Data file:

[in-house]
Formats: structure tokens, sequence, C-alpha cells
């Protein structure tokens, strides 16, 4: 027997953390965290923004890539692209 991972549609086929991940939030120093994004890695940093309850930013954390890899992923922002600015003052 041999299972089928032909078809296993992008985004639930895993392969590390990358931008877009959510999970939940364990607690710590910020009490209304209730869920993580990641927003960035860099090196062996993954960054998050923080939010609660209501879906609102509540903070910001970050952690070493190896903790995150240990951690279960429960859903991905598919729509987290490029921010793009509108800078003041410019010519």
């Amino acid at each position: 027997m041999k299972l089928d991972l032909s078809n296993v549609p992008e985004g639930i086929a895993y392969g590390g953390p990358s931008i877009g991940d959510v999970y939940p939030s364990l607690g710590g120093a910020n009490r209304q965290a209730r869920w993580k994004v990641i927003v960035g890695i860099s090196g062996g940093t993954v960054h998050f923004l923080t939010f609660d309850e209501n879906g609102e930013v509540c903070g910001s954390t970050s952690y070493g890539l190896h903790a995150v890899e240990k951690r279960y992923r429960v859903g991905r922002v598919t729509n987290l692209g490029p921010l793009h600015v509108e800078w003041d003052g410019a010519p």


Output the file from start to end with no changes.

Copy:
[in-house]
Formats: structure tokens, sequence, C-alpha cells
């Protein structure tokens, strides 16, 4: 027997953390965290923004890539692209 991972549609086929991940939030120093994004890695940093309850930013954390890899992923922002600015003052 041999299972089928032909078809296993992008985004639930895993392969590390990358931008877009959510999970939940364990607690710590910020009490209304209730869920993580990641927003960035860099090196062996993954960054998050923080939010609660209501879906609102509540903070910001970050952690070493190896903790995150240990951690279960429960859903991905598919729509987290490029921010793009509108800078003041410019010519």
């Amino acid at each position: 027997m041999k299972l089928d991972l032909s078809n296993v549609p992008e985004g639930i086929a895993y392969g590390g953390p990358s931008i877009g991940d959510v999970y939940p939030s364990l607690g710590g120093a910020n009490r209304q965290a209730r869920w993580k994004v990641i927003v960035g890695i860099s090196g062996g940093t993954v960054h998050f923004l923080t939010f609660d309850e209501n879906g609102e930013v509540c903070g910001s954390t970050s952690y070493g890539l190896h903790a995150v890899e240990k951690r279960y992923r429960v859903g991905r922002v598919t729509n987290l692209g490029p921010l793009h600015v509108e800078w003041d003052g410019a010519p």